Frozen is molten-hot. In fact, it’s the top franchise in the history of Billboard‘s Soundtracks chart (which originated in June 2001). The original Frozen soundtrack topped that chart for 44 weeks — longer than any other soundtrack (whether from a franchise or not) — and Frozen II is in its 21st week on top, the longest run for any soundtrack to a sequel. That combined total of 65 weeks at No. 1 is more than the combined total for any other franchise in the history of the chart.
Frozen‘s lead is especially impressive because it entails just two albums. The next four franchises on this list reflect the combined strength of three or more No. 1 soundtracks.
Here are all franchises in which two or more soundtracks reached No. 1 on Billboard‘s Soundtracks chart and held the top spot for a combined total of 10 weeks or more. All chart references are to the Soundtracks chart and to the Billboard Hot 100.
1. Frozen, 65 weeks. Frozen spawned Idina Menzel‘s “Let It Go,” a No. 5 hit on the Hot 100 in 2014 and an Oscar winner for best original song. Frozen II spawned Menzel’s “Into the Unknown,” an Oscar nominee for best original song. Menzel is one of the voice actors in this animated franchise, along with Kristen Bell, Jonathan Groff and Josh Gad. Frozen won a Grammy for best compilation soundtrack for visual media. If Frozen II also wins in that category, Frozen will be the first franchise to win twice since the category was introduced in 1999.
2. Hannah Montana, 57 weeks. Four of the five Hannah Montana soundtracks to reach No. 1 were from the Disney Channel TV series starring Miley Cyrus. The most successful was the first, which logged 21 weeks at No. 1 in 2006-07. Hannah Montana 2/Meet Miley Cyrus had 11 weeks on top in 2007-08. Hannah Montana 3 logged four weeks at No. 1 in 2009. (It spawned a top 10 hit on the Hot 100, “He Could Be the One,” the only one credited to Hannah Montana.) Hannah Montana Forever had two weeks on top in 2010. Hannah Montana: The Movie, from a theatrically-released film starring Cyrus, logged 19 weeks at No. 1 in 2009. It spawned “The Climb,” Cyrus’ first top five hit on the Hot 100. (It peaked at No. 4.)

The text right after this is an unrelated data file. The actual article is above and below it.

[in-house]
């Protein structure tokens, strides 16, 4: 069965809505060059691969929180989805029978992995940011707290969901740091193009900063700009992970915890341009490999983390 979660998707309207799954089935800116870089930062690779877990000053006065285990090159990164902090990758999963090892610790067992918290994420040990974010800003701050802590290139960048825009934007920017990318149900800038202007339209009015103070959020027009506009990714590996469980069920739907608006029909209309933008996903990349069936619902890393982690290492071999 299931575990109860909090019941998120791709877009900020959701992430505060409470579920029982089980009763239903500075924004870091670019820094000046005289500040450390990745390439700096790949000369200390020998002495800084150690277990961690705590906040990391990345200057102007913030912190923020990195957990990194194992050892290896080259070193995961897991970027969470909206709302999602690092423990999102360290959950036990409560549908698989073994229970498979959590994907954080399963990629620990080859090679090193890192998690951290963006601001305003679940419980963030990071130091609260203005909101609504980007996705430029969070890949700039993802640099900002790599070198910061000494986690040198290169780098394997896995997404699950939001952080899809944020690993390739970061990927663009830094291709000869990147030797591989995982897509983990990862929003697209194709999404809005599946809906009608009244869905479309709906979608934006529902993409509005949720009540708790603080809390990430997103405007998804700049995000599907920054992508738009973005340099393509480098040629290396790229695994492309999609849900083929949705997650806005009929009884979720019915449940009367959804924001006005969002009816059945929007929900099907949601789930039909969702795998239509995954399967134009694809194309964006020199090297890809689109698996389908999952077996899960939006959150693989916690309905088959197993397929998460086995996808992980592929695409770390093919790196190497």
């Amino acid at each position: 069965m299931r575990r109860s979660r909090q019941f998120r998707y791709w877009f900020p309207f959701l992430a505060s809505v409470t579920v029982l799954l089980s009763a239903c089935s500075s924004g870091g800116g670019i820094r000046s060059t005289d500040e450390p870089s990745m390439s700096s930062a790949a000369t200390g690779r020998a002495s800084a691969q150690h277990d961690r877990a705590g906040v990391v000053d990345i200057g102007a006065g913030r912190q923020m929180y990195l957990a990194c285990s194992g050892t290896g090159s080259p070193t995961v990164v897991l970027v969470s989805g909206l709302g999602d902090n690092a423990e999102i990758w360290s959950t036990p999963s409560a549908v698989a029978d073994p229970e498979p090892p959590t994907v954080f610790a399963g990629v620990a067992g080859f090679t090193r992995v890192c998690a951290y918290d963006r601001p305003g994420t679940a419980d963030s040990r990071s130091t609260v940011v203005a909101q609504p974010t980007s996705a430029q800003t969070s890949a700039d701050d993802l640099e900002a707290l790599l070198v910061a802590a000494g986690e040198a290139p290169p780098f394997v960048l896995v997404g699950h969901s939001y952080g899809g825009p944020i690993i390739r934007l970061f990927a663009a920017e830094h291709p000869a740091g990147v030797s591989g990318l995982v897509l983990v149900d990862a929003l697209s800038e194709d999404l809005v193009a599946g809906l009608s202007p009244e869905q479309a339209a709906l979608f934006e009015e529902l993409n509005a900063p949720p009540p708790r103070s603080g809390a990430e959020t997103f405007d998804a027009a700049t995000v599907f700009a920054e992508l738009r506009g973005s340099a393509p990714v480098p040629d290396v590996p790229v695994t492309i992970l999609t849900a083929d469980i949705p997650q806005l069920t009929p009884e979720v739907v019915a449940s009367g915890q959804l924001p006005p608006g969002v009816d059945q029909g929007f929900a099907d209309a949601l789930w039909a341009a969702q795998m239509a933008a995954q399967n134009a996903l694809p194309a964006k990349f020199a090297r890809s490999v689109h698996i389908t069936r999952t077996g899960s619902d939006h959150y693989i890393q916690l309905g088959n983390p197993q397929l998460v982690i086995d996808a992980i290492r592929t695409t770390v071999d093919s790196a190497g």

3. High School Musical, 45 weeks. Two of the three HSM soundtracks to reach No. 1 were from the Disney Channel original movies starring Zac Efron and Vanessa Hudgens. The first, from 2006, logged 26 weeks on top, the longest for a TV soundtrack. High School Musical 2 had 17 weeks on top in 2007. Both albums spawned top 10 hits. Efron and Hudgens’ “Breaking Free,” from the first album, reached No. 4 on the Hot 100. The cast’s “What Time Is It,” from the second, reached No. 6. The soundtrack from High School Musical 3: Senior Year, a theatrical film, spent two weeks on top in 2008.
4. Glee, 42 weeks. No Glee album or EP was No. 1 on Soundtracks for more than six weeks. (The franchise’s longest-running No. 1 was Glee: The Music, The Christmas Album, in 2010-11.) So why does the Fox TV franchise rank so high? Eighteen Glee soundtracks reached No. 1 — more than three times as many as any other franchise. All those weeks add up. The Glee Cast amassed 207 Hot 100 hits, which stood as the record for any artist until Drake surpassed them in March 2020. The Glee cast, led by Matthew Morrison, Lea Michele and Jane Lynch, won the Screen Actors Guild Award in 2009 for outstanding performance by an ensemble in a comedy series.
5. The Twilight Saga, 33 weeks. Five Twilight soundtracks reached No. 1, more than any other franchise in which the films were released theatrically. The first Twilight soundtrack logged 16 weeks at No. 1 in 2008-09 and spawned a top 40 hit on the Hot 100, Paramore‘s “Decode.” The Twilight Saga: New Moon had three weeks on top in 2009-10. …Eclipse had five weeks on top in 2010. …Breaking Dawn: Part 1 logged five weeks on top in 2011-12. It spawned the franchise’s biggest hit song, Bruno Mars‘ “It Will Rain,” which reached No. 3 on the Hot 100. …Breaking Dawn: Part 2 had four weeks on top in 2012. Kristen Stewart and Robert Pattinson starred in the first film. Taylor Lautner joined them for the second.
6. Pitch Perfect, 29 weeks. The first Pitch Perfect soundtrack logged 20 weeks at No. 1 in 2012-13 and spawned a surprise No. 6 hit on the Hot 100, Anna Kendrick’s “Cups.” A 2015 sequel logged nine weeks on top. Kendrick starred in both films alongside Brittany Snow, Anna Camp, Skylar Astin and Rebel Wilson. (How did Brittany Snow not get hired for Frozen?)